Icewind Dale 2 is a computer RPG, and the last one to use the Infinity Engine popularized by the Baldur's Gate series. Read more
Published on Dec 2 2003 by Cog
5.0 out of 5 stars a masterpiece.....with a few minor flaws...
This game is beutiful. it is extremely challenging(perhaps to a fault... nah), but very fun to play. Read more
Published on Nov. 10 2003
1.0 out of 5 stars Fatally Bugged
I had a lot of fun with this game until close to the end. At the end of Chapter 5, the game forced me to enter a dungeon, and denied me the ability to exit until all monsters had... Read more
Published on Nov. 3 2003 by Craterdigger
2.0 out of 5 stars Nowhere near the others
As far role-playing concerned, this game is awful.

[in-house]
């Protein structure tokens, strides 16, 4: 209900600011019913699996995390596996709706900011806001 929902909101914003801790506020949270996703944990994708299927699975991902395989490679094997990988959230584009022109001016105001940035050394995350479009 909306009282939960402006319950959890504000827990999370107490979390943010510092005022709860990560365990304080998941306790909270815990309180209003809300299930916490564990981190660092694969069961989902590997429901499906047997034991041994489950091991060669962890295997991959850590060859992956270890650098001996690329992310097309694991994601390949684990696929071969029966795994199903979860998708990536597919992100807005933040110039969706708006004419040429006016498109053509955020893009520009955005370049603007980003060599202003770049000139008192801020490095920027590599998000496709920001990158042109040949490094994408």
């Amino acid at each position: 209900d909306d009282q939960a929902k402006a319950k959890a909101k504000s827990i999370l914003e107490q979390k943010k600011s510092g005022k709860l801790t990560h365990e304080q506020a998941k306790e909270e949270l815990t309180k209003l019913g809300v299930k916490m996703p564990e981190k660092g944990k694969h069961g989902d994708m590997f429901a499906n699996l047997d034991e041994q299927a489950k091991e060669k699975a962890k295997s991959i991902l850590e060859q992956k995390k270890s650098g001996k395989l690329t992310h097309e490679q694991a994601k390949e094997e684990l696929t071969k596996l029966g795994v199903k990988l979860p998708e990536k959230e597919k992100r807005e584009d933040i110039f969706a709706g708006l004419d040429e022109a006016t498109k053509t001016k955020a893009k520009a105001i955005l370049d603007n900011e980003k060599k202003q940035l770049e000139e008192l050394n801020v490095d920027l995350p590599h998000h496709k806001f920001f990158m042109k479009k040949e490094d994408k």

The replay value is nil, because the plot is too centralized to the game, and you can only go to one place at a time. Read more
Published on Sept. 1 2003
3.0 out of 5 stars Not black isle's finest hour
Although the staff at black isle usually knows how to create magnificent plots and entertaining gameplay, this game is a major disappointment. Read more
Published on Aug. 21 2003 by "ancient_gamer"
3.0 out of 5 stars an old standard, if you like retro
While I like this ype game, I found myself thinking I was on the wrong side. Premaking all fighters takes some of the fun out of building a team, such as in bauldars gate. Read more
Published on Aug. 14 2003
5.0 out of 5 stars A great sequel of a sequel!!
Icewind Dale II is in essence a sequel of a sequel. I held off on getting this thinking it'd be overkill on a genre I love - but once we got it, we were hooked! Read more
Published on Aug. 3 2003 by Lisa Shea
4.0 out of 5 stars A good CRPG
If you're looking for some good classic D&D hack and slash action, this game is for you. Using the D&D 3rd edition rule set, there are many, many options to explore when creating... Read more
Published on July 31 2003 by KovalisDarkfire